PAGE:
<ul><li>Seagram Building 1958 Brunswick Building 1966 Hancock Tower 1970 Bank of China 1989 </li></ul><ul><li>Progression in the expression of structure from curtain wall to framed tube to 3D mega structure. </li></ul><ul><ul><li>conceptualization of the structure from a series of 2D shear resisting planes to a 3D integrated structural form </li></ul></ul><ul><ul><li>articulation of separate systems for lateral and gravity </li></ul></ul><ul><ul><li>change in expression of the skyscraper from a neutral exterior skin (curtain wall) to a primary structural frame </li></ul></ul><ul><ul><li>challenges the spatial continuity and total enclosure of the stacked, repetitive columnar supported floor plate. </li></ul></ul>
Bank of the Southwest Helmut Jahn and Wm LeMessurier Houston, Texas 1982 Comparison of types of building structures based on the bending rigidity index (BRI). See Ch.2 Tower and Office p.80
M.L.C. Center Harry Seidler / P. L. Nervi Sydney, Aus. 1978
Dharmala Headquarters Paul Rudolph Jakarta, Indonesia 1982
Atlanta Marriot Marquis Hotel John Portman Atlanta, GA ca. 1977
Petronas Towers Cesar Pelli / Thornton-Tomasetti Kuala Lumpur, Malaysia 1997
Structure of the Petronas Tower has an outer ring of 16 cylindrical r/c columns of high strength concrete (up to Grade 80). Charles Thornton, structural engineer, refers to it as a “soft tube”. In-situ concrete construction was chosen because of local practice and because of the stiffness against wind sway provided by concrete. The tower resists lateral forces with both a perimeter “tube” of columns and an inner r/c core.
Mega or Super frame concept Commerzbank Norman Foster Associates
<ul><li>Various forms of transfer structures in tall building design (see Jack Zunz and Chris Wise Transfer Structures ) </li></ul><ul><li>integration with lateral stability system. For e.g. Bank of China or Myron Goldsmith’s theoretical tower. </li></ul><ul><li>reduction in number of foundation elements where soil conditions allow. </li></ul><ul><li>integration with mechanical services: vertical zoning combined with multi-tier transfer structure </li></ul><ul><li>reduced construction time: multi-tier systems allow simultaneous floor construction at different levels </li></ul>
Standard Bank of Johannesburg, South Africa 1970 Example of tall building with a core tree structure: floors are suspended from cantilevered arms in groups of ten floors.
Overseas Chinese Banking Corporation Centre I. M. Pei Singapore 1976 Example of a multi-tier compression frame transfer structure.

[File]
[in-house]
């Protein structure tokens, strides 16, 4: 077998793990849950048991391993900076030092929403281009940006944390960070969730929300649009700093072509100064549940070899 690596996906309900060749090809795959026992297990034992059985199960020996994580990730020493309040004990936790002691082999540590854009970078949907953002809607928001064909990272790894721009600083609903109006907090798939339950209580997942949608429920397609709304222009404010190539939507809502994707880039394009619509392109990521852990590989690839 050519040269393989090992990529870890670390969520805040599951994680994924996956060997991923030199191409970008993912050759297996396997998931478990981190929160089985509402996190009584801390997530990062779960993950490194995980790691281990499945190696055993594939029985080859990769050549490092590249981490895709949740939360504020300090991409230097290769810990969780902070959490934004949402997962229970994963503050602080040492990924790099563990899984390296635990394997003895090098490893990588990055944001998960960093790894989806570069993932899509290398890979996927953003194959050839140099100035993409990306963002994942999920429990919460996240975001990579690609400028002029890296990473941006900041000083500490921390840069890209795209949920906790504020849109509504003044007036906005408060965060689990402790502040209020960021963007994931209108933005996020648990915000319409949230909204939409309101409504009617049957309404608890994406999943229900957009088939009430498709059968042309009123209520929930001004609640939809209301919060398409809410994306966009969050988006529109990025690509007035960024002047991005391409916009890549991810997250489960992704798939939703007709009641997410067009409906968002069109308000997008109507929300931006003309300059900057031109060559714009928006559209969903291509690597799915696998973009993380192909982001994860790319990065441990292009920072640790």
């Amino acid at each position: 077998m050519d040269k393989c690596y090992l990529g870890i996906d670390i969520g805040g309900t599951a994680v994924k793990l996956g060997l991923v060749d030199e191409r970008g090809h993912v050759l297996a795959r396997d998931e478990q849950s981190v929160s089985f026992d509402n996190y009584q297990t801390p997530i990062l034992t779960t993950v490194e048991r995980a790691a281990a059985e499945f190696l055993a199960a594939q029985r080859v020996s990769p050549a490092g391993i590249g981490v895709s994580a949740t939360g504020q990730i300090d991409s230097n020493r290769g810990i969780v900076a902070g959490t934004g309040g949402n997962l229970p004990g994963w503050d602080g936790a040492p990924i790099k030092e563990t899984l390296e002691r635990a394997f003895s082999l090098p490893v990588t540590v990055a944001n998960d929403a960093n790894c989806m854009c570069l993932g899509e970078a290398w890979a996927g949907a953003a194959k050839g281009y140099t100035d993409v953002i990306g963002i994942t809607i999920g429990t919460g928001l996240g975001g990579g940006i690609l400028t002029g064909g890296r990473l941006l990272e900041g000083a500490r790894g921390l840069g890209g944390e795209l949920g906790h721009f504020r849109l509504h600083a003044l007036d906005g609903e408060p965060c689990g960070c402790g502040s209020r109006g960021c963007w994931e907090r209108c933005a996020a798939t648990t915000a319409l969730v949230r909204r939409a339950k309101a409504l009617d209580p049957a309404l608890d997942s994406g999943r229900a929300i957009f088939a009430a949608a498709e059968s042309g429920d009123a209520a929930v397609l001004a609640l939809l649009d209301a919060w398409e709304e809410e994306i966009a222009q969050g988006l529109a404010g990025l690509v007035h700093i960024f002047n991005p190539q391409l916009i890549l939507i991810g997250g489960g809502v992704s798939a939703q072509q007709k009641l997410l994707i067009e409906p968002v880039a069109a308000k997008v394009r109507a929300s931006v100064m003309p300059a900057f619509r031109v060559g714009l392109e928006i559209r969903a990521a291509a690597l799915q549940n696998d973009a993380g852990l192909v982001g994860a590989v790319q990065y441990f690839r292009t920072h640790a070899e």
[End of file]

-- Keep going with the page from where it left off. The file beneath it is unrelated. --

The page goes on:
Grovesnor Place Sydney Luk Yeung Sun Chuen Estate Hong Kong
<ul><li>General principles guiding the design of the HSBC. </li></ul><ul><ul><li>re-thinking / re-interpreting the program (“never as simple as it seems”) </li></ul></ul><ul><ul><li>commitment to new materials and new technologies </li></ul></ul><ul><ul><li>planning flexibility: </li></ul></ul><ul><ul><ul><li>the service sandwich (HVAC between floor and suspended ceiling) </li></ul></ul></ul><ul><ul><ul><li>long-span structure to enable flexible space planning </li></ul></ul></ul><ul><ul><li>team approach: use of new materials and methods of production required working together with specialist engineers and manufacturers to test and develop new products (introduction of performance specifications) </li></ul></ul><ul><ul><li>minimalist aesthetic: fewer parts to be pre-fabricated and site assembled </li></ul></ul><ul><ul><ul><ul><li>(kit - of - parts approach reminiscent of Charles and Ray Eames) </li></ul></ul></ul></ul><ul><ul><li>rapid assembly: introduction of fast-track construction. Early construction and design development proceed simultaneously and save money by shortening the construction time period. </li></ul></ul><ul><ul><li>life-time building costs: “It’s not what it costs you to build it, it’s what it costs you to run it.” </li></ul></ul>
Note the middle upper chord of the trusses in the photograph (not shown in the drawing at left). This upper truss chord is omitted on the exterior trusses because the floors are set back from the plane of the truss. On the interior trusses it supports floor framing.
The important “butterfly” connections at the middle of the lower chords of the trusses. The ‘butterfly’ joint contains three single pin connections each requiring a tolerance of 0.3mm. This causes the collar to fit ‘tight as a glove’ around the inserted pins.
Large X-bracing at the truss levels provide lateral stiffness to the building in the north-south direction (perpendicular to the façade).
Raised floor. The HSBC Building had the first raised floor used in a commercial building. The floor system was developed by Foster Associates working with special contractors in the aircraft industry. The size of the panel (1200mm x 1200mm) is determined by maintenance requirements (weight limit for two men to lift) and stiffness.
Two views of the central atrium which “replaces” the memorable main banking hall of the former bank building. Public entry to the hall (and the building) is provided by the angled escalators (feng shui inspired) that pierce the suspended glass enclosure (the former vaulted ceiling turned upside down) bringing visitors to the double height main bank floor.